What Muscle Does THAT work? Clueless gym trainee strikes again!

It was destined to happen, and I can’t say that I’m surprised. While swinging my clubbell the other day, I was asked the dreaded question of “What muscle does THAT exercise work?”

Now granted, I get asked this question a LOT. It seems that whenever I set foot into a health club, I get more than one person scratching their head while staring at me through a maze of mirrors. I’ll give them some slack, since most of the exercises I do are unheard of.

Sometimes, I respond with a scapegoat answer like, “I’m working abs.” And other times, I give a lengthy analysis of each component of the exercise. It really depends on the person, and how much I interpret their interest. I always liked Charles Staley’s response to the question. When Staley is asked “what muscle group are you working on?” He will often respond “You know when a quarterback throws a football, and you run to go catch it, and while running you turn around in mid-stride, catch the football, and keep running towards the endzone. THAT is the muscle I’m working right now.”

I never could bring myself to explain that to someone, so I’ll usually settle for saying “It’s a full body exercise.”

In this instance, I was doing clubbell mills, which is a sophisticated movement that requires a chain reaction of muscular contraction and relaxation all throughout the body in one swift movement. The clubbell mill feels like poetry in motion – it’s almost dancelike. Essentially, the clubbell mill is an intricate display of the specific application of strength generated from the legs, and channeled up through the arms and out into the clubbell which has become an “extension” of your body. It’s marvelous in its sophistication!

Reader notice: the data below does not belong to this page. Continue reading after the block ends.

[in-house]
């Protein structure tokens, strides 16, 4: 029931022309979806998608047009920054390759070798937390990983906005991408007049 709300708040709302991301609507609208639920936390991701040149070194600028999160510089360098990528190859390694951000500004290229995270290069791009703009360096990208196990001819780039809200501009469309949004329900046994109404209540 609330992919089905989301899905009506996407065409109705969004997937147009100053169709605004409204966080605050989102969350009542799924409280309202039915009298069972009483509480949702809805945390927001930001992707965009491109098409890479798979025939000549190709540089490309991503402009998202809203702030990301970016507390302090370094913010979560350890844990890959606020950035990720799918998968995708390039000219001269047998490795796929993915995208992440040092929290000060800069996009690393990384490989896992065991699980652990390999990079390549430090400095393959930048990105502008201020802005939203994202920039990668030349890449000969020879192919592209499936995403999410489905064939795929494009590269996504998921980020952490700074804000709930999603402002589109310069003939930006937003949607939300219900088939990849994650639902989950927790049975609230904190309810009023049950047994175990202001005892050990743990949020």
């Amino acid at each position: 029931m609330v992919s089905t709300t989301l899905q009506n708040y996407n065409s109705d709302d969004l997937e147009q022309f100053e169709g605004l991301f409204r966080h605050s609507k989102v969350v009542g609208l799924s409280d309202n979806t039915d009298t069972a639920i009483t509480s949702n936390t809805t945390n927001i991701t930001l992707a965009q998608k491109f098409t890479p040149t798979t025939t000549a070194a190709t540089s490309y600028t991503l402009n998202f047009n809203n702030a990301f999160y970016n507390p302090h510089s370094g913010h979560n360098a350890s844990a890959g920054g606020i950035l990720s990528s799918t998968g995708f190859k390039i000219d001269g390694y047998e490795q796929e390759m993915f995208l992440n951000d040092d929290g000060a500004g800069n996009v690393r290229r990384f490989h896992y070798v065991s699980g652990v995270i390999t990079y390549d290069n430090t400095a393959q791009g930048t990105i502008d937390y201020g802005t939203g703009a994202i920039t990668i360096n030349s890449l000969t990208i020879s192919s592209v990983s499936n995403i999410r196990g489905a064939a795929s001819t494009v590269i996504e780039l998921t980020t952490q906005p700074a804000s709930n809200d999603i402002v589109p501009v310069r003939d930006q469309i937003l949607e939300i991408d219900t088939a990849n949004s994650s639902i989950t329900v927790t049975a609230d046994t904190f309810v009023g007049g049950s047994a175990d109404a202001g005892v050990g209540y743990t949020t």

There is really too much happening in the clubbell mill to explain it point by point, and I’m sure I would lose you quickly. You’ll just have to see it. I filmed this video to get some feedback on my technique. I would rate myself at a 9 out of 10, technique-wise based on my own perception and on the feedback I have received. So, this is generally what a clubbell mill should look like.

Clubbell Mills with John Sifferman

I hope that we begin to shift away from the muscle-specific paradigm of strength training, and begin to adopt a more movement-based paradigm. Muscles are only one part of the puzzle – our health and fitness includes a much broader domain than tissue size and strength.

If I could teach you something right now, it’s that our bodies aren’t made up of different “parts.” We’ve given names to different organs and systems to help us identify them. We have mistakenly assumed that our organs work in isolation, independently of one another – when they actually work most harmoniously as a whole. The same is true of the systems that contribute to athleticism and strength activities.

Put simply, compound exercises are more efficient than isolation exercises. There is a never-ending spiral of sophistication that we can apply to our strength training, and with increased sophistication comes movement efficiency. And that is one of the major themes of this blog – movement efficiency through sophistication.

I’m not sure if our culture is ready to move away from it’s muscle-specific ideals yet, but I hope I never get asked that dreaded question again.

Merry Christmas, and Happy New Year!

To your health and success,

Fitness Professional and Clubbell Athlete

P.S. If you would like to purchase your own clubbell, visit the RMAX Clubbell Shop.

One Response

  1. Well said John!

    I get that same thing all the time. What muscle does that work? Duh! If only they had any idea that most exercises work multiple muscles simultaneously unless your some freakish bodybuilder doing extreme concentration curls!
    I only train full body now and yes my biceps have grown despite not isolating them!!
    Compound exercises are the quickest (note:not 5 second ab style quick) way to bigger and better gains in all-round fitness and strength, with out a doubt.

    Keep up the great work

    Rob

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